While the Ebola outbreak in the Democratic Republic of Congo was declared over by the World Health Organization in late July, Peter Halfmann, University of Wisconsin Influenza Research Institute associate professor and Ebola researcher, says journalists should keep covering the story in terms of its long-term impact on survivors.
“When the outbreak is over, the story doesn’t end there,” said Halfmann, who spoke during a science webcast sponsored by The Wiley Network, a scientific journal publisher and partner of the Association of Health Care Journalists. “There are 17,000 Ebola survivors so getting those stories is important. They are still suffering.”
On July 24, the DRC declared the end of its ninth reported Ebola outbreak since 1976. There were 54 Ebola cases and 33 deaths. The story of the most recent Ebola outbreak was far different than the one four years ago, when 28,616 people developed Ebola and 11,310 people died, according to the Centers for Disease Control and Prevention.
The west Africa outbreak, which lasted between 2014 through 2016 in three west African countries, cost the world $3.6 billion to fight, reduced the GDP of Guinea, Liberia and Sierra Leone by $2.2 billion and left 17,300 children without one or both parents, according to Halfmann.
“Don’t just focus on the disease alone,” Halfmann urged reporters listening to the webcast. Social factors that contribute to disease and a country’s public health education process are key aspects of the post-outbreak story, he said.
Unlike the situation in the west Africa outbreak, the DRC’s public health community recognized the Ebola cases in the country quickly and global health support swiftly flowed into the country. Further, an experimental vaccine and several experimental treatments were quickly approved under the DRC’s “compassionate use” regulations. None were available in 2014.
About 3,300 people in the DRC were vaccinated, many of them health care workers. Ring vaccination controls outbreaks by vaccinating and monitoring people connected to infected individuals and forming a buffer of immune people to prevent the spread of a disease.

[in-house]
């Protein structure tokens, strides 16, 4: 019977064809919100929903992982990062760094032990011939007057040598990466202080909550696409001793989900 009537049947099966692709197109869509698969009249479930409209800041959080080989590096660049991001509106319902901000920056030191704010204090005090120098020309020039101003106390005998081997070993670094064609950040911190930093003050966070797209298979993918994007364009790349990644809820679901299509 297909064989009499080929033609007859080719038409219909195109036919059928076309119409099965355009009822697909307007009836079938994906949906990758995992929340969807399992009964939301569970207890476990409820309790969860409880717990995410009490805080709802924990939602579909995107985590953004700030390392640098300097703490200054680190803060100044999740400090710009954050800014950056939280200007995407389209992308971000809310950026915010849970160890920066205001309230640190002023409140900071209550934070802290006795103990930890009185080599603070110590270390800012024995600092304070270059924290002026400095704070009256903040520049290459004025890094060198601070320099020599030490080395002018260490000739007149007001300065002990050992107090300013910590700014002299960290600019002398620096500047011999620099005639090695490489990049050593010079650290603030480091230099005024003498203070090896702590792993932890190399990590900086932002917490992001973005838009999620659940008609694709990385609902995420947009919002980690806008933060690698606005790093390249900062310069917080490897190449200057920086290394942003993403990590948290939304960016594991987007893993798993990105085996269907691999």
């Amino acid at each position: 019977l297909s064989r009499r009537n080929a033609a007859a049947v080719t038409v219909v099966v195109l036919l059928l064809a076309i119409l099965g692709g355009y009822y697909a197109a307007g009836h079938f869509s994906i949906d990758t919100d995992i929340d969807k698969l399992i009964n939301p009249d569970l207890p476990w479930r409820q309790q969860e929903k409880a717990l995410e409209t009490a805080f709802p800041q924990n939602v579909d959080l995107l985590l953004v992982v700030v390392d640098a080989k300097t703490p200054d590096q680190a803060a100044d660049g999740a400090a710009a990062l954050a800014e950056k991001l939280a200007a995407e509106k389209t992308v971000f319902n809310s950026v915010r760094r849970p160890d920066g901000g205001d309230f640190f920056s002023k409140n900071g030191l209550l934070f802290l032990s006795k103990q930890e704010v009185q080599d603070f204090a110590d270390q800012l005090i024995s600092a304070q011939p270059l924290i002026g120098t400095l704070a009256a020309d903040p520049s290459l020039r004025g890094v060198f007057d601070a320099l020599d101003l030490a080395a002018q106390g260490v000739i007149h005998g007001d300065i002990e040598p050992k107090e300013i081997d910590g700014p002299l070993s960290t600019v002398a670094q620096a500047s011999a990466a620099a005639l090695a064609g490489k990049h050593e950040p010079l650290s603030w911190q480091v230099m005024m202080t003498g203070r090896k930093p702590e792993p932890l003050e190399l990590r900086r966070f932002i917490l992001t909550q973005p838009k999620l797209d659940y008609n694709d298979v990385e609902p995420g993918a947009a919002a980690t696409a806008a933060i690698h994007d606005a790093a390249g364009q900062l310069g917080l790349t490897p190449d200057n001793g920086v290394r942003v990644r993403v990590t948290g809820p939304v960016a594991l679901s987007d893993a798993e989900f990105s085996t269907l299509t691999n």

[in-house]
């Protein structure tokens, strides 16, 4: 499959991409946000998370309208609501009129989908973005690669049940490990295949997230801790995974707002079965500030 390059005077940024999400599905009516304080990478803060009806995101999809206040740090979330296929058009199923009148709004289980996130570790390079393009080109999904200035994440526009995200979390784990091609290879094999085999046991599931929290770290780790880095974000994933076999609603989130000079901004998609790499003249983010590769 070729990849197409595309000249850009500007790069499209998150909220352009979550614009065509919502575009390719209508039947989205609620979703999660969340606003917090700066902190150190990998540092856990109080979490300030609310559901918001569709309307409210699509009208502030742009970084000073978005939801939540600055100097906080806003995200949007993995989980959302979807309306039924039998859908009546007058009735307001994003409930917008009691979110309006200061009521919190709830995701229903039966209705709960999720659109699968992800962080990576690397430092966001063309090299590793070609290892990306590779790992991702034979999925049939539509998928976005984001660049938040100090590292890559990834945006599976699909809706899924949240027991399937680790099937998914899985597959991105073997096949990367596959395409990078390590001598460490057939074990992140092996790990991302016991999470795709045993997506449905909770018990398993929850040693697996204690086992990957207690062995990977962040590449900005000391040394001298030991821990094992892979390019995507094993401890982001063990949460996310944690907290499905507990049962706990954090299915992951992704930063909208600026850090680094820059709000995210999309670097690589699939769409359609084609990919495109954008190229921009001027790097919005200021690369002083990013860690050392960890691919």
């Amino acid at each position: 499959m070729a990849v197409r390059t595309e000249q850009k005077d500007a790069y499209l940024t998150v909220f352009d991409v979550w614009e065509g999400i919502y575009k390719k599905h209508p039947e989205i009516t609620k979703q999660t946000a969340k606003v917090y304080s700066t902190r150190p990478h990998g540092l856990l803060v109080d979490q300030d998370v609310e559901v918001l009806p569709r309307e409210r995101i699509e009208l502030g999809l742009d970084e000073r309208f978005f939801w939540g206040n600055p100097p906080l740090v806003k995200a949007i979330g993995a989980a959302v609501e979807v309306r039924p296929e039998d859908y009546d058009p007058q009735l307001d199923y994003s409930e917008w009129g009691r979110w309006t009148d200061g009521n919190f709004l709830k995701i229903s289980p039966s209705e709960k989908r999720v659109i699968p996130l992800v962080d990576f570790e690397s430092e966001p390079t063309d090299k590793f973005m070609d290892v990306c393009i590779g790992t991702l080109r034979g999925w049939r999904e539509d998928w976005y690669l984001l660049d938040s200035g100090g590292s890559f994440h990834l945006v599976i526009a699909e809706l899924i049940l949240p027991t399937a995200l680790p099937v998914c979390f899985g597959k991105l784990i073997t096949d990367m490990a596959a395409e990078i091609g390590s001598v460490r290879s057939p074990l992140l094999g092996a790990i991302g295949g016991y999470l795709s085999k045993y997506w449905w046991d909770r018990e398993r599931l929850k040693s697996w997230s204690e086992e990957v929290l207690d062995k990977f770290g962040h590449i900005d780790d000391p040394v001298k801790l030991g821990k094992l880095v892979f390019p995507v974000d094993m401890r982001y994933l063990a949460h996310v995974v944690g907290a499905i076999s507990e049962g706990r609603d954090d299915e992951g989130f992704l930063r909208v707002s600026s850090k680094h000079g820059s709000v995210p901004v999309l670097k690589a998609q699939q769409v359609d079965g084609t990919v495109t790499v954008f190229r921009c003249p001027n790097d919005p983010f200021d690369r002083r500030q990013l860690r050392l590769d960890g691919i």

“Great progress has been made in terms of vaccines and understanding the Ebola virus itself,” Halfmann said.
Many unknowns about tackling Ebola still remain.
Recently, researchers found evidence that a female Ebola survivor harbored the virus for more than year and then infected another, suggesting that an outbreak can flare again, long after it is declared over. Further, even though there are now experimental vaccine and treatments, most of these medical measures still aren’t approved by regulators. Scientists had hoped that the DRC outbreak would provide an opportunity to gather more efficacy data, but there turned out to be few Ebola patients to treat.
“There was a scramble to get these different products approved, but they were approved as the outbreak started to end and studies had to end early,” Halfmann said. “So we don’t know what [are] the most effective means to combat Ebola.”
Halfmann added that journalists play an important “middle-man” kind of role in getting information from public health officials to communities and getting information from communities to government officials.
As an example, he cited a radio station in Guinea, that “transformed a forum on [Ebola] into a national forum for public health … and continues to educate the country on public health [topics], which is very important,” he said.
For global health outbreak resources, Halfmann says journalists should turn to the WHO because they usually have staff or bring staff into the country where an outbreak is occurring and they will conduct daily briefings for journalists. He also suggests looking at HealthMap, a free Internet-based information system that visualizes up-to-date reports of disease outbreaks. Another organization that tracks global disease outbreaks is the Global Infectious Disease Epidemiology Network, a subscription-only database that gathers data from government and scientific sources.
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